New book sheds light on Scot who tried to topple Lenin

He was a wily, charismatic young Scot who set out to change the course of world history, and nearly succeeded.
Jonathan Schneer said Robert Bruce Lockhart is unfairly depicted as a "playboy dilettante." Picture: Jonathan HilyerJonathan Schneer said Robert Bruce Lockhart is unfairly depicted as a "playboy dilettante." Picture: Jonathan Hilyer
Jonathan Schneer said Robert Bruce Lockhart is unfairly depicted as a "playboy dilettante." Picture: Jonathan Hilyer

Now, more than a century on from his failed attempts to overthrow the Bolshevik regime in revolutionary Russia, a new book has shed light on the extraordinary role played by Robert Bruce Lockhart.

The Anstruther-born former British acting consul general in Moscow is often remembered nowadays as a colourful character, notorious not just for his service, but his love of drink and women.

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However, in what is billed as the most comprehensive account yet of his time in Russia, Jonathan Schneer’s book argues that Lockhart is unfairly characterised as a “playboy dilettante” who found himself out of his depth.

A young Robert Bruce Lockhart.A young Robert Bruce Lockhart.
A young Robert Bruce Lockhart.

Instead, ‘The Lockhart Plot’ argues that the Scot’s efforts to sow the seeds of counter revolution helped shape the tense relations between Britain and Russia which persist to this day.

Its publication is timely, given it coincides with the release of a redacted version of the Intelligence and Security Committee's long-awaited report into Russian activity in the UK.

Back in the heady days of 1918, however, it was the Brits who were looking to disrupt domestic politics in Russia, with Lockhart integral to efforts to undermine Vladimir Lenin’s government.

While the bold plot is routinely associated with Sidney Reilly, a Russian national who worked for the British security services, and later inspired Ian Fleming, Schneer, emeritus professor in British history at Georgia Tech in Atlanta, argues that it originated with Lockhart.

Its aim, he said, was the destruction of Bolshevism, a shift Lockhart hoped would bring the Russians back into World War One on the Allied side.

After the Bolsheviks seized power in late 1917, Lockhart met with David Lloyd George in Downing Street. The prime minister told him to return to Russia as Britain’s unofficial envoy, and persuade them to stay in the war against Germany.

There was, however, ambiguity surrounding Lockhart’s mission, and the extent to which it was supported. Though he had the backing of Lloyd George and Lord Milner, a key member of Britain’s wartime cabinet, many ministers were opposed to Lockhart’s goal, reasoning that in order to win the war, they could not simply hope for the Bolsheviks to play ball.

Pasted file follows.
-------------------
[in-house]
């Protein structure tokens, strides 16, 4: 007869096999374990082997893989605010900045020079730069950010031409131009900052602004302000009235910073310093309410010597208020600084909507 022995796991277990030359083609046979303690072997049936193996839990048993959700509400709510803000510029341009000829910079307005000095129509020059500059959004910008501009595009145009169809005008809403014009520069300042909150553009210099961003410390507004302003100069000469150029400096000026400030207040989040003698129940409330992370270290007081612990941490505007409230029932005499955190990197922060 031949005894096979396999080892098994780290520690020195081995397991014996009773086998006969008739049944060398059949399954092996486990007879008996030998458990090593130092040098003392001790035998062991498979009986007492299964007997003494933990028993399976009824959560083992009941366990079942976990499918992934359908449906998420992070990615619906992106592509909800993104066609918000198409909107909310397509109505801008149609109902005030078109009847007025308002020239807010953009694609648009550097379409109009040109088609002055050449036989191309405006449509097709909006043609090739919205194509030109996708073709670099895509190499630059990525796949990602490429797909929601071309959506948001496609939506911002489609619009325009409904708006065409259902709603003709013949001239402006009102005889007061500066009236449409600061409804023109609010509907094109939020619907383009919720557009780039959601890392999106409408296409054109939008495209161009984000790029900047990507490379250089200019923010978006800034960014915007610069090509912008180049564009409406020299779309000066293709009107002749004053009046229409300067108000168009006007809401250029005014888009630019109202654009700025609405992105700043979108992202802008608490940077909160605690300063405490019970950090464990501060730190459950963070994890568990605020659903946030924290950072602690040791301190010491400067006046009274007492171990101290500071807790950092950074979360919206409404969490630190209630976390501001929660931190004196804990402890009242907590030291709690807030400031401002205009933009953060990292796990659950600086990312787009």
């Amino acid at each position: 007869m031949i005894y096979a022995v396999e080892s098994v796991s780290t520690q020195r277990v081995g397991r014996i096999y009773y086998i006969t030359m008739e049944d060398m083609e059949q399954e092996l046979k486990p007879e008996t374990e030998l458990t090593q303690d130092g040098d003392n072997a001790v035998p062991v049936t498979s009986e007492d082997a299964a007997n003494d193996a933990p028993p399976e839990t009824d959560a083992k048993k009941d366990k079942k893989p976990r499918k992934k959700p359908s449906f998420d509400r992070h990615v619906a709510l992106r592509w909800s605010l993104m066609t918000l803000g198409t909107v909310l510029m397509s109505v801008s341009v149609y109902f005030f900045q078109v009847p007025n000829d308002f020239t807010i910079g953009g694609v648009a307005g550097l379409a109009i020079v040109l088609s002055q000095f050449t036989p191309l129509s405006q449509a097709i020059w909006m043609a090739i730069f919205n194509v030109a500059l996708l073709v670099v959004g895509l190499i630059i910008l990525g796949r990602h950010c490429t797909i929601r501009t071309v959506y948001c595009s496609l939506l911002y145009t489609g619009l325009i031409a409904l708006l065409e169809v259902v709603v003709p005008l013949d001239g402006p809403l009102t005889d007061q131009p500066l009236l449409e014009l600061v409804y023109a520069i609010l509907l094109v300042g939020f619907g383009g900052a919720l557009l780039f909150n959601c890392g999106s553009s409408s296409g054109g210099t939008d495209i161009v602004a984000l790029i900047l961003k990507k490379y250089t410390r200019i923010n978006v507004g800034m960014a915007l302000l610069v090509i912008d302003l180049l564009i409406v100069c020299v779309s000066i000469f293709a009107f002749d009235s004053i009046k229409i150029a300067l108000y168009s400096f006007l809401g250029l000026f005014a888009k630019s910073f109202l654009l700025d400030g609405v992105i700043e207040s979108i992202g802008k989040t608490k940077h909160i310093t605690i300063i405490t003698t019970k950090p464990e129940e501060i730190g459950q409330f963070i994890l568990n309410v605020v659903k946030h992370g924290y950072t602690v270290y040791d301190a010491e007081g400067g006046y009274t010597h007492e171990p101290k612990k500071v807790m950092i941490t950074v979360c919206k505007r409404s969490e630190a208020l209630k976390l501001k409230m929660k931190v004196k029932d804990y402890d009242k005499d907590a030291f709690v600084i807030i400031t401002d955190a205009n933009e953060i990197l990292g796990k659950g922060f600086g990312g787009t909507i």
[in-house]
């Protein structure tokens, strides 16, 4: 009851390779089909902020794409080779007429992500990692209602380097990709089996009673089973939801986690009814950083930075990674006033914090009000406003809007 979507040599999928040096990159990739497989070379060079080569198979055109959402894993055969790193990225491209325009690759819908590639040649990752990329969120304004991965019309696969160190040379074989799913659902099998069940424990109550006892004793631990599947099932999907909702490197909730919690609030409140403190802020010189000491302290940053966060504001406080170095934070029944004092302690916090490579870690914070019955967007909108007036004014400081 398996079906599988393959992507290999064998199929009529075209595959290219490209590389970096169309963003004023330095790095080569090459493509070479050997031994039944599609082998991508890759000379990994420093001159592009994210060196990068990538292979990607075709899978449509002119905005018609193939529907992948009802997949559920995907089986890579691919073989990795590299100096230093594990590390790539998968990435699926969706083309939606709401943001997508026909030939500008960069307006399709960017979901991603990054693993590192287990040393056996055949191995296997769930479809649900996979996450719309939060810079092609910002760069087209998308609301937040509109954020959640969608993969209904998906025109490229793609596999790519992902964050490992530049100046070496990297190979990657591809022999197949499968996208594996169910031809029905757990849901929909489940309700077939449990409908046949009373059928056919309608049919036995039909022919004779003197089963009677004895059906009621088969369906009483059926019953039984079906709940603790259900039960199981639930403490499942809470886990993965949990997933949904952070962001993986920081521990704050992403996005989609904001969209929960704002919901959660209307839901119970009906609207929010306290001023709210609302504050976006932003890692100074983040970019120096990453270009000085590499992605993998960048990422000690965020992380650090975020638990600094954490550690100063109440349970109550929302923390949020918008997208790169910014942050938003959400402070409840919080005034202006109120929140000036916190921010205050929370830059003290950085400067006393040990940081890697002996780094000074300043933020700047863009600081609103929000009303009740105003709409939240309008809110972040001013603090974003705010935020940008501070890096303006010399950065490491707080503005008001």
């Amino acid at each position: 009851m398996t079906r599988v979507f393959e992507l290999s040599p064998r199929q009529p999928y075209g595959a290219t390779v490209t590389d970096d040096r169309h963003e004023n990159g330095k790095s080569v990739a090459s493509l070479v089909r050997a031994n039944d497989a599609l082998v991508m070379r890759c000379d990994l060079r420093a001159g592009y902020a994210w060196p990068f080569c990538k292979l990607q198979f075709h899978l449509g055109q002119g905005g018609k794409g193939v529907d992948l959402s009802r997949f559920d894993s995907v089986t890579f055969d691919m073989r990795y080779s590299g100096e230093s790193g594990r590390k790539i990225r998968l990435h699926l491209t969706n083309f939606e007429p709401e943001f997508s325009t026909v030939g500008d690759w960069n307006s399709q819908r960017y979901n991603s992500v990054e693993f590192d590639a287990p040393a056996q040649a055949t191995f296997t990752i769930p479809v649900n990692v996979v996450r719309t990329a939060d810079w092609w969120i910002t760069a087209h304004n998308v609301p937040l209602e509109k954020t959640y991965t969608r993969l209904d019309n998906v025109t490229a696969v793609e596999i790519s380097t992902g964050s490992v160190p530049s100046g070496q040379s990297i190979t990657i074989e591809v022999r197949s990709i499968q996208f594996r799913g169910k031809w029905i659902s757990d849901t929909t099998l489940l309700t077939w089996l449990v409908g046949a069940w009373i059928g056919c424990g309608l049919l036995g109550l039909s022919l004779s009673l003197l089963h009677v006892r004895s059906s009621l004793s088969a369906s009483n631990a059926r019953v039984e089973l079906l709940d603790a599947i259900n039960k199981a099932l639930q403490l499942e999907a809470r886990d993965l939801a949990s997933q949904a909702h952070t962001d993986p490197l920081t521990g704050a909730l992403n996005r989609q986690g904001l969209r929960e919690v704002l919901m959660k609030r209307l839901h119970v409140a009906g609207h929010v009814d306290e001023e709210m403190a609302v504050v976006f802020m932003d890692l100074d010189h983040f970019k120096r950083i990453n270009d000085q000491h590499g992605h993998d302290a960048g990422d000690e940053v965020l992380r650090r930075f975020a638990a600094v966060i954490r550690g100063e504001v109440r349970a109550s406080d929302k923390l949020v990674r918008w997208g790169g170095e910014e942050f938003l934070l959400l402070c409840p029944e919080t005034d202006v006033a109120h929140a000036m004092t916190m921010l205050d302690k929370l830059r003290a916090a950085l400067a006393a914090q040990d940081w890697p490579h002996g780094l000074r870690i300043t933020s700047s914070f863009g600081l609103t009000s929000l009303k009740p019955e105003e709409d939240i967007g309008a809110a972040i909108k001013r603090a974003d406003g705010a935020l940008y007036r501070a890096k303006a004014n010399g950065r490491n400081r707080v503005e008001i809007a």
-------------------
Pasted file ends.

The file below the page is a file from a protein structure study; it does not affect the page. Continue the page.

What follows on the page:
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That scepticism hardened, and by May 1918, the Foreign Office and Downing Street rejected the idea that the Bolsheviks could be won over, forcing Lockhart to change tack. He began advocating occupation of Vladivostok, Murmansk, and Archangel, whether the Russians gave permission or not

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By May, the seeds of a counter-revolutionary force had taken root. Lockhart and Denis Garstin, a member of the British embassy, were sending cables to Whitehall informing them that old Tsarist army units were ready to mobilise.

It represented a significant U-turn, but Schneer believes Lockhart came to the decision after realising the Bolsheviks no longer feared the prospect of a German invasion, and that Whitehall would have it no other way.

In any case, he adds, the Scot was likely seduced by the opportunity to exercise a decisive influence in Russian and world affairs, as well as “the sheer thrill of wielding power in a chaotic situation.”

In the end, an attempted assassination attempt on Lenin by a young woman called Fanny Kaplan spurred the Cheka, Lenin’s secret police force, into action.

The plot to overthrow the Bolsheviks was thwarted after Lockhart turned to anti-Bolshevik Latvian officers, who had in fact been sent to him by Felix Dzerzhinsky, head of the Cheka.

The Scot was arrested and interrogated at the Kremlin, only to be later freed in an exchange for his Russian counterpart in London.

Schneer said that while some historians regard the Lockhart plot as a “minor matter in the great sweep of the revolutionary period,” they were mistaken.

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During the last fortnight of August 1918, he said, Lockhart and a handful of co-conspirators “attempted nothing less than to wrench the world onto a different path,” and one which helped - or perhaps hindered - relations between Britain and Russia over the course of the following century.

“Many things have determined the tenor of Russian and western relations, but the Lockhart plot certainly did nothing to help it, and it did everything to confirm Russian paranoia,” Schneer said.

“It fed into the suspicions and fears that the Bolsheviks had about what those in the west intended for them. It strengthened an authoritarian impulse which was there already, so I suppose there is a line which runs all the way from Felix Dzerzhinsky to Vladimir Putin.”

‘The Lockhart Plot: Love, Betrayal, Assassination and Counter-Revolution in Lenin’s Russia’ is published by Oxford University Press.

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